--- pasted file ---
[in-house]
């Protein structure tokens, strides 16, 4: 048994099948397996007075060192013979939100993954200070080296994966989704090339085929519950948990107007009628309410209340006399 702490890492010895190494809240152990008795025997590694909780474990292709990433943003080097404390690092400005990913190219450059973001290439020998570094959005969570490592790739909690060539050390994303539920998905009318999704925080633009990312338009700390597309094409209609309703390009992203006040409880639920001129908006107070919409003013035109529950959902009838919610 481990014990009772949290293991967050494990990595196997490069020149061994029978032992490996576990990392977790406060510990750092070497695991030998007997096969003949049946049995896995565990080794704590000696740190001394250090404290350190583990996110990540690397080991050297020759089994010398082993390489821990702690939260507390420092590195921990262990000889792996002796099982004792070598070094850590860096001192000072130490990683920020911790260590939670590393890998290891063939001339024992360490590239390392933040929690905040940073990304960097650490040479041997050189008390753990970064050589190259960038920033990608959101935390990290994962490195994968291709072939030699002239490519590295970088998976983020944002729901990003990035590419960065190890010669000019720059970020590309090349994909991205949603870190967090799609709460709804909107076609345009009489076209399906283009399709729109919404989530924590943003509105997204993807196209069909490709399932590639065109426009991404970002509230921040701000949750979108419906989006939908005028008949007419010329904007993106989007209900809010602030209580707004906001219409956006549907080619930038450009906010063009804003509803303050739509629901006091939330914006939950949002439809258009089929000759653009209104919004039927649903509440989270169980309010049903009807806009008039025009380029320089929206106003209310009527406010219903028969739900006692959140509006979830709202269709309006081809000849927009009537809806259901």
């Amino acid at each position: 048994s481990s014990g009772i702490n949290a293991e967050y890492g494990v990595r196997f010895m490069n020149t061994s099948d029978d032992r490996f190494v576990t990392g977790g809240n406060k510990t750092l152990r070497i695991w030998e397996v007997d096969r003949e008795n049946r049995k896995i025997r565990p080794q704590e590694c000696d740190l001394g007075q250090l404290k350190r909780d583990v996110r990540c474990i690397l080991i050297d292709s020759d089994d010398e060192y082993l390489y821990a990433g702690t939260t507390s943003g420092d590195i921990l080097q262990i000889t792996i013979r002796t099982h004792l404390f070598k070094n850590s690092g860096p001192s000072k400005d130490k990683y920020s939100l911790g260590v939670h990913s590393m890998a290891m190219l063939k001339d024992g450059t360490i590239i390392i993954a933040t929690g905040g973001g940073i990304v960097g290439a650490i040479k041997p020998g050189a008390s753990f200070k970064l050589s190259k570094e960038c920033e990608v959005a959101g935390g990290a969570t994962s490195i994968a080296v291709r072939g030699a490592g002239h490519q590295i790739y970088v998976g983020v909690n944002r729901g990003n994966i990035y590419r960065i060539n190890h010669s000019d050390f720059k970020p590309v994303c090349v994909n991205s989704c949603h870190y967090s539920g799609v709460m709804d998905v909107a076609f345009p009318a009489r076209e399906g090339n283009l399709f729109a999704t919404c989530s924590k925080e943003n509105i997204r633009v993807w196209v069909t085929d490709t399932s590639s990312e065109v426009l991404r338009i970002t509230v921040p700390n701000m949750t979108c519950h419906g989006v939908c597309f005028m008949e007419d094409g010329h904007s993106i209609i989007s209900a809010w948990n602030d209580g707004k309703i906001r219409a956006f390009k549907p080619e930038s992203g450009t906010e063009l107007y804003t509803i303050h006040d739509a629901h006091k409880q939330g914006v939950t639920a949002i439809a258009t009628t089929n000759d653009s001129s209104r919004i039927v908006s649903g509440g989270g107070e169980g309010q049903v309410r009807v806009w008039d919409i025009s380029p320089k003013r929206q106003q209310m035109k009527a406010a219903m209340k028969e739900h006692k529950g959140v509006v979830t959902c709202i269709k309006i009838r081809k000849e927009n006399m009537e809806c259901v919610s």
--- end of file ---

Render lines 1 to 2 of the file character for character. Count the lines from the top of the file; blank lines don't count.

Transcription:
[in-house]
């Protein structure tokens, strides 16, 4: 048994099948397996007075060192013979939100993954200070080296994966989704090339085929519950948990107007009628309410209340006399 702490890492010895190494809240152990008795025997590694909780474990292709990433943003080097404390690092400005990913190219450059973001290439020998570094959005969570490592790739909690060539050390994303539920998905009318999704925080633009990312338009700390597309094409209609309703390009992203006040409880639920001129908006107070919409003013035109529950959902009838919610 481990014990009772949290293991967050494990990595196997490069020149061994029978032992490996576990990392977790406060510990750092070497695991030998007997096969003949049946049995896995565990080794704590000696740190001394250090404290350190583990996110990540690397080991050297020759089994010398082993390489821990702690939260507390420092590195921990262990000889792996002796099982004792070598070094850590860096001192000072130490990683920020911790260590939670590393890998290891063939001339024992360490590239390392933040929690905040940073990304960097650490040479041997050189008390753990970064050589190259960038920033990608959101935390990290994962490195994968291709072939030699002239490519590295970088998976983020944002729901990003990035590419960065190890010669000019720059970020590309090349994909991205949603870190967090799609709460709804909107076609345009009489076209399906283009399709729109919404989530924590943003509105997204993807196209069909490709399932590639065109426009991404970002509230921040701000949750979108419906989006939908005028008949007419010329904007993106989007209900809010602030209580707004906001219409956006549907080619930038450009906010063009804003509803303050739509629901006091939330914006939950949002439809258009089929000759653009209104919004039927649903509440989270169980309010049903009807806009008039025009380029320089929206106003209310009527406010219903028969739900006692959140509006979830709202269709309006081809000849927009009537809806259901």